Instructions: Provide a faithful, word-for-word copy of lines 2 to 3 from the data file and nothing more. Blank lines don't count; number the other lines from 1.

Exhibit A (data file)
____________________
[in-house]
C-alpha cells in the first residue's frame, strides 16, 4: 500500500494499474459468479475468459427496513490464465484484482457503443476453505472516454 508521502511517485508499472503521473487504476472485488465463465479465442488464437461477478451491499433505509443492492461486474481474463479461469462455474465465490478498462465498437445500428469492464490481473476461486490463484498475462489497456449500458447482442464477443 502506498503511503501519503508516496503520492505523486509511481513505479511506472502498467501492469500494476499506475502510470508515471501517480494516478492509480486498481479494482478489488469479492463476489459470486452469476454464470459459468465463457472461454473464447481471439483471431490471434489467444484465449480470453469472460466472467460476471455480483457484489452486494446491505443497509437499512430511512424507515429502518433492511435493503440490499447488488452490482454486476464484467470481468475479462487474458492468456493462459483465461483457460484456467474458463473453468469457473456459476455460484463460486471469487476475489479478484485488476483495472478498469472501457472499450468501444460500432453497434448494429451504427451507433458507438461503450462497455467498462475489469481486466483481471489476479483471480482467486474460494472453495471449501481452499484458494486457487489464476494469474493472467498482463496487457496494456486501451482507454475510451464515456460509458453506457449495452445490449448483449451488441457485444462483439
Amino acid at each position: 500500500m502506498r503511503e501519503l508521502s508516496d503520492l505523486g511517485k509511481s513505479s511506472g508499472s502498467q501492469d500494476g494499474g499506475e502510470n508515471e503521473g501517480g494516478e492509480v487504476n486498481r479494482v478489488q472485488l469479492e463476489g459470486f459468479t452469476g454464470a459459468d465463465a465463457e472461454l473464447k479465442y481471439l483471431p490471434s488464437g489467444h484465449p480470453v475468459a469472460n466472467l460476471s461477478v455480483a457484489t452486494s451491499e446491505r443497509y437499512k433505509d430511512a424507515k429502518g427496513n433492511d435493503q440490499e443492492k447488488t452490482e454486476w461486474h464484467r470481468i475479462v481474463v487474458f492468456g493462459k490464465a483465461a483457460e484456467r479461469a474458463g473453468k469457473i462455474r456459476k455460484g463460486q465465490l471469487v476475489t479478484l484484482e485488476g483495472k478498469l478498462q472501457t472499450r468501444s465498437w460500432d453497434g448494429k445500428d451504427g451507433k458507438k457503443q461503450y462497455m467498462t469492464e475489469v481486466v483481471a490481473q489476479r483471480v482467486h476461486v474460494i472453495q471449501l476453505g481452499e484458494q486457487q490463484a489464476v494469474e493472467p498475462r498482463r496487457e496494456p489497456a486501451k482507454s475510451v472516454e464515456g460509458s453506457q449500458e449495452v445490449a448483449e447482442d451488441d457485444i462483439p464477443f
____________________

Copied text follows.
C-alpha cells in the first residue's frame, strides 16, 4: 500500500494499474459468479475468459427496513490464465484484482457503443476453505472516454 508521502511517485508499472503521473487504476472485488465463465479465442488464437461477478451491499433505509443492492461486474481474463479461469462455474465465490478498462465498437445500428469492464490481473476461486490463484498475462489497456449500458447482442464477443 502506498503511503501519503508516496503520492505523486509511481513505479511506472502498467501492469500494476499506475502510470508515471501517480494516478492509480486498481479494482478489488469479492463476489459470486452469476454464470459459468465463457472461454473464447481471439483471431490471434489467444484465449480470453469472460466472467460476471455480483457484489452486494446491505443497509437499512430511512424507515429502518433492511435493503440490499447488488452490482454486476464484467470481468475479462487474458492468456493462459483465461483457460484456467474458463473453468469457473456459476455460484463460486471469487476475489479478484485488476483495472478498469472501457472499450468501444460500432453497434448494429451504427451507433458507438461503450462497455467498462475489469481486466483481471489476479483471480482467486474460494472453495471449501481452499484458494486457487489464476494469474493472467498482463496487457496494456486501451482507454475510451464515456460509458453506457449495452445490449448483449451488441457485444462483439
Amino acid at each position: 500500500m502506498r503511503e501519503l508521502s508516496d503520492l505523486g511517485k509511481s513505479s511506472g508499472s502498467q501492469d500494476g494499474g499506475e502510470n508515471e503521473g501517480g494516478e492509480v487504476n486498481r479494482v478489488q472485488l469479492e463476489g459470486f459468479t452469476g454464470a459459468d465463465a465463457e472461454l473464447k479465442y481471439l483471431p490471434s488464437g489467444h484465449p480470453v475468459a469472460n466472467l460476471s461477478v455480483a457484489t452486494s451491499e446491505r443497509y437499512k433505509d430511512a424507515k429502518g427496513n433492511d435493503q440490499e443492492k447488488t452490482e454486476w461486474h464484467r470481468i475479462v481474463v487474458f492468456g493462459k490464465a483465461a483457460e484456467r479461469a474458463g473453468k469457473i462455474r456459476k455460484g463460486q465465490l471469487v476475489t479478484l484484482e485488476g483495472k478498469l478498462q472501457t472499450r468501444s465498437w460500432d453497434g448494429k445500428d451504427g451507433k458507438k457503443q461503450y462497455m467498462t469492464e475489469v481486466v483481471a490481473q489476479r483471480v482467486h476461486v474460494i472453495q471449501l476453505g481452499e484458494q486457487q490463484a489464476v494469474e493472467p498475462r498482463r496487457e496494456p489497456a486501451k482507454s475510451v472516454e464515456g460509458s453506457q449500458e449495452v445490449a448483449e447482442d451488441d457485444i462483439p464477443f